Introduction

The Southeast economy in 2010 was much like the nation's, only more so.

Simply put, we have a steeper climb ahead. After weathering the past four national recessions comparatively well, the Southeast may have paid in the most recent downturn for its past successes. Rapid population growth and its attendant industries, such as construction and retail, powered the region's bellwether states of Florida and Georgia through earlier national slumps. But as the Southeast lived by the hammer, this time it was hammered by the hammer. Florida and Georgia suffered severe housing market woes, widespread job losses, and numerous bank failures. Florida alone accounted for an outsized 50-plus percent of the region's employment losses during the recession. The state was home to about 40 percent of all jobs in the Southeast as of November 2007, the month before the recession officially started.

Certainly, 2010 brought some encouragement, but the year was one step in what promises to be a long recovery. Small improvements emerged in the region's major economic sectors, including banking and credit markets, tourism, and energy production. Auto manufacturing was a standout. The region's assembly plants and the parts makers added 1,000 jobs, bringing the regional total to 75,000, according to the U.S. Bureau of Labor Statistics, or BLS. Three more assembly plants will open in the region in 2011 and 2012.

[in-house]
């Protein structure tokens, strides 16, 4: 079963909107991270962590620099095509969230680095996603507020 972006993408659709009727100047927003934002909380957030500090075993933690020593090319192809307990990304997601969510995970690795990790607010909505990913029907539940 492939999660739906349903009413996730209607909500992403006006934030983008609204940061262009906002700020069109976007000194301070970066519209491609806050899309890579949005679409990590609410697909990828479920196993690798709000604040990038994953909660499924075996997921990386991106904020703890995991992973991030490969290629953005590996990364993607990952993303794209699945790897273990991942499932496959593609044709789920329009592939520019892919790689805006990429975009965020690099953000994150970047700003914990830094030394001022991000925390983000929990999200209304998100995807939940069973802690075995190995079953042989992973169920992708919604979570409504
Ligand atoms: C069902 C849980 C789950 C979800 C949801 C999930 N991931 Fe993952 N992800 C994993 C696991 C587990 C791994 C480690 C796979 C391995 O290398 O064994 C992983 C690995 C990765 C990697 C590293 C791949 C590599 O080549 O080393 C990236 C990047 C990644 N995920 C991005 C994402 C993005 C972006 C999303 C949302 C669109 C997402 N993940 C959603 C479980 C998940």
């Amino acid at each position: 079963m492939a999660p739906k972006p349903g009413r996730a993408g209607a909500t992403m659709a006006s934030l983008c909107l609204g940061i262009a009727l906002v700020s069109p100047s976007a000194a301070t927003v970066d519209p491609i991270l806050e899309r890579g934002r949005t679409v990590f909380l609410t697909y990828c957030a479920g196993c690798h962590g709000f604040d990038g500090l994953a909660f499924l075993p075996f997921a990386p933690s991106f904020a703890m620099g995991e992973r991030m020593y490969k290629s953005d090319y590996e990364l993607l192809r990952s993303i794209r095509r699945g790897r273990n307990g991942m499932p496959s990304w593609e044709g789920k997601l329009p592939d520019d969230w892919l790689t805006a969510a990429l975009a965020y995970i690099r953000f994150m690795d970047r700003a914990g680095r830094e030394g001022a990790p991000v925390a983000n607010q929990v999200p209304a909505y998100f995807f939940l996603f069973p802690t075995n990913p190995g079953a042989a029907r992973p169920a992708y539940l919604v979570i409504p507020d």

Chart: Production by Reginal Vehicle Companies, 2007-2010

The bigger picture, however, remained clouded. The Southeast's progress was hindered by several intertwined forces: tepid employment growth, general economic uncertainty that restrained consumer and business spending, challenging banking conditions, and still-sickly housing markets in the region's largest states and metropolitan areas.

In this report, we examine the region's economic fortunes in 2010. We also explore the Federal Reserve Bank of Atlanta's efforts to cultivate a deeper understanding of the complex dynamics underlying this performance and the ways in which monetary policy can make a difference. More specifically, we address the vexing problem of persistent unemployment in the Southeast, banking conditions, and the role of small business in job creation and economic recovery. In this report, "Southeast" refers to the six states of the Sixth Federal Reserve District in their entirety: Alabama, Florida, Georgia, Louisiana, Mississippi, and Tennessee.





Certainly, 2010 brought some encouragement, but the year was one step in what promises to be a long recovery.